Water managers in the state have been actively managing reservoirs in anticipation of the well-above-average runoff in some basins, and reservoirs in some systems had been dropped to near historic levels before runoff began in mid-to-late April. Since late January the Bureau of Reclamation has dropped Hungry Horse Reservoir in the Flathead River basin nearly 70 feet, and in the Sun River basin, Gibson Reservoir was dropped to close to a record low on April 1.

“Active management in the river systems with reservoirs this year has been great to see with the huge snowpack we have, but water users on non-controlled streams and rivers will be at the mercy of the weather this year with regards to snowmelt runoff,” Zukiewicz said.

Active snowmelt runoff began mid-month across the state, with low-elevation melt causing substantial increases in river and stream flows. “In many cases, the large increases in flows were from elevations below what we measure with our current monitoring network,” he said. “Valley and plains snow this year was abundant due to the below normal temperatures. When it and the low elevation mountain snowpack started to melt, it resulted in quick increases in flows in many rivers and streams.” Snowpack remains well-above normal for this date at almost all water yielding elevations, meaning that the bulk of the snow water remains to enter the rivers and streams.

The official National Weather Service flood potential forecasts across the state indicate there is significant potential for flooding along some rivers and streams this spring and summer, something that is already occurring. “Ultimately, we’ll have to wait and see how fast the snowpack comes out this year, but the potential is there for big flows to occur with the amount of snow still left in the mountains,” Zukiewicz said. “A long period of sunny days with above average temperatures or a rain-on-snow event would be a game changer. A close eye should be kept on the weather forecasts this spring and summer, especially if you live in a low-lying area near a river or stream.”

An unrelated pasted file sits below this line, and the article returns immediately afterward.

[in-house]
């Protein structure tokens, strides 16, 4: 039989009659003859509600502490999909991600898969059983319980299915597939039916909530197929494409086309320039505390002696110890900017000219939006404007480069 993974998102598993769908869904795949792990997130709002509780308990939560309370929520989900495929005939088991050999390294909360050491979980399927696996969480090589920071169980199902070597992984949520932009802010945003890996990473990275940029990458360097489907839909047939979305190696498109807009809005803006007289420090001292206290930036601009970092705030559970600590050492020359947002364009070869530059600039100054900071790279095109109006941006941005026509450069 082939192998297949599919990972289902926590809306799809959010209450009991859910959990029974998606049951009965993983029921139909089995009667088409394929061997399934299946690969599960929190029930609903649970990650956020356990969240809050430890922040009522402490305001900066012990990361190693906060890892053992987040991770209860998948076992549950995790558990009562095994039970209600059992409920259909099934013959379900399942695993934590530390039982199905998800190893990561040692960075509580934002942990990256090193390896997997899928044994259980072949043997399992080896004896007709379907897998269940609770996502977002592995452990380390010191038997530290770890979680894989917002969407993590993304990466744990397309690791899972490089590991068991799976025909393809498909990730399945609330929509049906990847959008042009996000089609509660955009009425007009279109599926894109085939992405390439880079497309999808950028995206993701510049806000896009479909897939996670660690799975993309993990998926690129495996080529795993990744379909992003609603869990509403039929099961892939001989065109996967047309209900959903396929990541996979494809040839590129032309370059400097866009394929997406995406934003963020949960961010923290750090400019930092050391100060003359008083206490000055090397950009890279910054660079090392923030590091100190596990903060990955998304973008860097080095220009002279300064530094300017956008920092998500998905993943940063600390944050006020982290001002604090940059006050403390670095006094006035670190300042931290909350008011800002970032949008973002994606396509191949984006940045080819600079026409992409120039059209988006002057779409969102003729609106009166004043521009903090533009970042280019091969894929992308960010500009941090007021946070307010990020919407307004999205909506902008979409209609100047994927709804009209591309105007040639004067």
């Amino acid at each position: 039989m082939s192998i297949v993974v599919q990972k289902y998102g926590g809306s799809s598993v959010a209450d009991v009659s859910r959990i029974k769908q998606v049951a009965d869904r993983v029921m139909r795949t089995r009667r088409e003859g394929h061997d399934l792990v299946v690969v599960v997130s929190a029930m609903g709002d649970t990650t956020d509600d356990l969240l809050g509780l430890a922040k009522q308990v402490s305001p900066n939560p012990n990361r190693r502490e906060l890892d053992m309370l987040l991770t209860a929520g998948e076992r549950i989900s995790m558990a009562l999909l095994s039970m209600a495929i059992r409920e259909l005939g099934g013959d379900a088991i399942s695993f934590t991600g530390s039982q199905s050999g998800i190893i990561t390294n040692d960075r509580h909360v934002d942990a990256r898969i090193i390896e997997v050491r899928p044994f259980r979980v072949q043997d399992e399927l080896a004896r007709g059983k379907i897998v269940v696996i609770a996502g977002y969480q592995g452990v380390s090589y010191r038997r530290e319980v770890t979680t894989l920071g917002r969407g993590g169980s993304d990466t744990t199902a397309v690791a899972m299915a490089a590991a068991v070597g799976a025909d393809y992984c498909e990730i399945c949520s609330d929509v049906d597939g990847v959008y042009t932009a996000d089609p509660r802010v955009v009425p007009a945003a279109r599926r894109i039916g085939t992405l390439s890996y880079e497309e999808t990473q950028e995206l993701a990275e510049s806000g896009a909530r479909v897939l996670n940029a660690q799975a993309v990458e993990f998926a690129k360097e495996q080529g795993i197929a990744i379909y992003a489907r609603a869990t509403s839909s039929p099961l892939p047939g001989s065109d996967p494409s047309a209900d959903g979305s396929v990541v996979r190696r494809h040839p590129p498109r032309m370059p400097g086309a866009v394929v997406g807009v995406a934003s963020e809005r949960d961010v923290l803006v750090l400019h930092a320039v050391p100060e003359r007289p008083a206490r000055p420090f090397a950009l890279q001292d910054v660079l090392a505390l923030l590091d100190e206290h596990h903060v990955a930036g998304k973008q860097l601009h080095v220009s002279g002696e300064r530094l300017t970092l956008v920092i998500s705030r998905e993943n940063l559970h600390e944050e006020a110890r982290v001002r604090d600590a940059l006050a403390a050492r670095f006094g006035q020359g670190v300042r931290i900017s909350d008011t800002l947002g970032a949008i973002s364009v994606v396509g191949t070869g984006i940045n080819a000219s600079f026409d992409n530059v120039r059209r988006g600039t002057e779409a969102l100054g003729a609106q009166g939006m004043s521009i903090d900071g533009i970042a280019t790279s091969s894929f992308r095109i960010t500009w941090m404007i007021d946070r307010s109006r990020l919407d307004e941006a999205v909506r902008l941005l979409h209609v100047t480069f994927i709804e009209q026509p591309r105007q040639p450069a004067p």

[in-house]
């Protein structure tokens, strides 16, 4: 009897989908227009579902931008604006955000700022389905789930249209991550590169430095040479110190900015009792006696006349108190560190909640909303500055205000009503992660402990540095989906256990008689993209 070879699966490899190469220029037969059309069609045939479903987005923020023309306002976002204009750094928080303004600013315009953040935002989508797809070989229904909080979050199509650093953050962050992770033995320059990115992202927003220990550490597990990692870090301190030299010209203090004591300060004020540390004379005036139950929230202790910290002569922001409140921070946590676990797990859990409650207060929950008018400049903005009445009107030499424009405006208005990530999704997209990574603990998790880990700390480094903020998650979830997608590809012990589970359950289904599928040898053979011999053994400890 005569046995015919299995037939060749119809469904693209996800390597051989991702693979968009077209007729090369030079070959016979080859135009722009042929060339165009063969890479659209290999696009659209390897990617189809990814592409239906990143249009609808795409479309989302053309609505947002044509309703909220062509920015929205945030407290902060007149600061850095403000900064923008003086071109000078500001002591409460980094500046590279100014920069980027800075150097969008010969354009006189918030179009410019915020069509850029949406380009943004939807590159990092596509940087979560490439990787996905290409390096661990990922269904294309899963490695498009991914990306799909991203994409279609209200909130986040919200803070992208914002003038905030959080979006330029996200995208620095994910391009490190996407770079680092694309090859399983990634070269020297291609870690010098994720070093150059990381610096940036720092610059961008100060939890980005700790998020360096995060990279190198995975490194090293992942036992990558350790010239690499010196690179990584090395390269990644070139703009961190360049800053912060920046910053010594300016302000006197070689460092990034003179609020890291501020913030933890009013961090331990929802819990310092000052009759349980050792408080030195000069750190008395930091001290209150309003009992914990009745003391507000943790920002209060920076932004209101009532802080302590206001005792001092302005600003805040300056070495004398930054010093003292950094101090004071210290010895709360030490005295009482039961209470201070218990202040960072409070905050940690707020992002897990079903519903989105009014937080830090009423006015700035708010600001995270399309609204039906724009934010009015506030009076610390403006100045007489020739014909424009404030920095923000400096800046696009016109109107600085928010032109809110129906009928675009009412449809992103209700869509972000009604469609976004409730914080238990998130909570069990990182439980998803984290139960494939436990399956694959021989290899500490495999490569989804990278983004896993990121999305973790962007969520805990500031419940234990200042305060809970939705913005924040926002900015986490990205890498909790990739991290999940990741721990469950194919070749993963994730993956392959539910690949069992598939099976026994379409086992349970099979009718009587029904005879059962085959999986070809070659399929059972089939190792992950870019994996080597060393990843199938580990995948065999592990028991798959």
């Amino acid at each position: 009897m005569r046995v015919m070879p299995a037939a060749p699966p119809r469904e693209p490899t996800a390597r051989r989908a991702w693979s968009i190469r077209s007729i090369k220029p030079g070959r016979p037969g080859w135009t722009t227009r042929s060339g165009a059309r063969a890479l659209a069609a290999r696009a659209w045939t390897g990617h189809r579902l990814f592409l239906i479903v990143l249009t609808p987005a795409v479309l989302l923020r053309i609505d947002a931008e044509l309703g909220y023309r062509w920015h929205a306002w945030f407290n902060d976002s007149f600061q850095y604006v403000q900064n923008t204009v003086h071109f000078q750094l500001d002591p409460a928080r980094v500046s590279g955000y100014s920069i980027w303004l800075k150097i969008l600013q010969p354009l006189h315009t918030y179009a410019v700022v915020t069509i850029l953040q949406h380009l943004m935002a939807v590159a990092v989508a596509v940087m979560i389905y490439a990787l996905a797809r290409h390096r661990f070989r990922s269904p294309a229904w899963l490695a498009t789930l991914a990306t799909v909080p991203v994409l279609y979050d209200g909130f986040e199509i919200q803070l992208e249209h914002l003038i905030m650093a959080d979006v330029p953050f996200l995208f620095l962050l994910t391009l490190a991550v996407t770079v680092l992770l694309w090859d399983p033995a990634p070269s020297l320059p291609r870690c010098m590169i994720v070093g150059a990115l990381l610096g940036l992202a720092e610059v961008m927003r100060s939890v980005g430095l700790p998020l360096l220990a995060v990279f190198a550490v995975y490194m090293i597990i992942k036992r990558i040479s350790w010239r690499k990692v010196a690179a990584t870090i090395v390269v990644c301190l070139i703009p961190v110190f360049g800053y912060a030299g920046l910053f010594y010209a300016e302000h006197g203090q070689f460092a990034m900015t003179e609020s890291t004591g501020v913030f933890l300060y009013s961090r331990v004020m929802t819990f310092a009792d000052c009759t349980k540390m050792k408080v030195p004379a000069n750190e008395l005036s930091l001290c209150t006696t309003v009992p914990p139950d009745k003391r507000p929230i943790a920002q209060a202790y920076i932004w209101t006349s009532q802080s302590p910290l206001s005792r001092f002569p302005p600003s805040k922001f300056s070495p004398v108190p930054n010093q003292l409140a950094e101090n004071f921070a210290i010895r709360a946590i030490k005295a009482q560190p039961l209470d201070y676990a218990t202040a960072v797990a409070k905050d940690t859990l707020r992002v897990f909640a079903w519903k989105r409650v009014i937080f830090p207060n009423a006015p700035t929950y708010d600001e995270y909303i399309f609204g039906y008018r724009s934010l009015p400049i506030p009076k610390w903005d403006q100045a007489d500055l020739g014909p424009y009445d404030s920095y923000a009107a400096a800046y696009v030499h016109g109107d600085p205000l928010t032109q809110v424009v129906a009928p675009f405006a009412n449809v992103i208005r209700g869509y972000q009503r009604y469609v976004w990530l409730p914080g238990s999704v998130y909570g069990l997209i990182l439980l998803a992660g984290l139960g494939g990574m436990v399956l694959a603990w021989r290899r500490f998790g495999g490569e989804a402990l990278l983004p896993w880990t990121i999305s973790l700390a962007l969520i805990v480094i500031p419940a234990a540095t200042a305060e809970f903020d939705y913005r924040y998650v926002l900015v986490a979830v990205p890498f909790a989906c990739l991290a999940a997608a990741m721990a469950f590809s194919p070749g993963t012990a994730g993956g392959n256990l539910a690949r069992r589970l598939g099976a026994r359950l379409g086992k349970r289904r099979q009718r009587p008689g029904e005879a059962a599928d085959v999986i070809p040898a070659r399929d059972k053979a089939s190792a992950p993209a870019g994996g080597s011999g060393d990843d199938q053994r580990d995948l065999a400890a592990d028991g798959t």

Current snowpack conditions and long-term streamflow forecasts can be found in this month’s NRCS Montana Water Supply Outlook Report, which can be found at the website below after the 5th business day of the month:


NRCS Sets Program Funding Application Cutoff for June 1

The USDA Natural Resources Conservation Service (NRCS) has set a June 1, 2018, application cutoff for agricultural operators to be considered for 2019 conservation program funding through the Environmental Quality Incentives Program.

NRCS provides funding and technical assistance to help farmers and ranchers implement conservation practices that provide environmental benefits to help sustain agricultural operations. Conservation program participation is voluntary and helps landowners and operators defray the costs of installing conservation practices.

NRCS accepts conservation program applications year-round; however, applications for 2019 funding consideration must be submitted by June 1, 2018. Applications made after the June 1 cutoff will be considered in the next funding cycle. Additional information is available on the Montana NRCS website at under the Programs tab or you can contact your local NRCS service center.

NRCS Accepting Applications for Upper Clark Fork Drought Resiliency Project

From NRCS: Agricultural producers in Montana’s Upper Clark Fork River Watershed area have until May 18, 2018, to apply for financial assistance for conservation practices funded through the USDA Natural Resources Conservation Service’s Regional Conservation Partnership Program.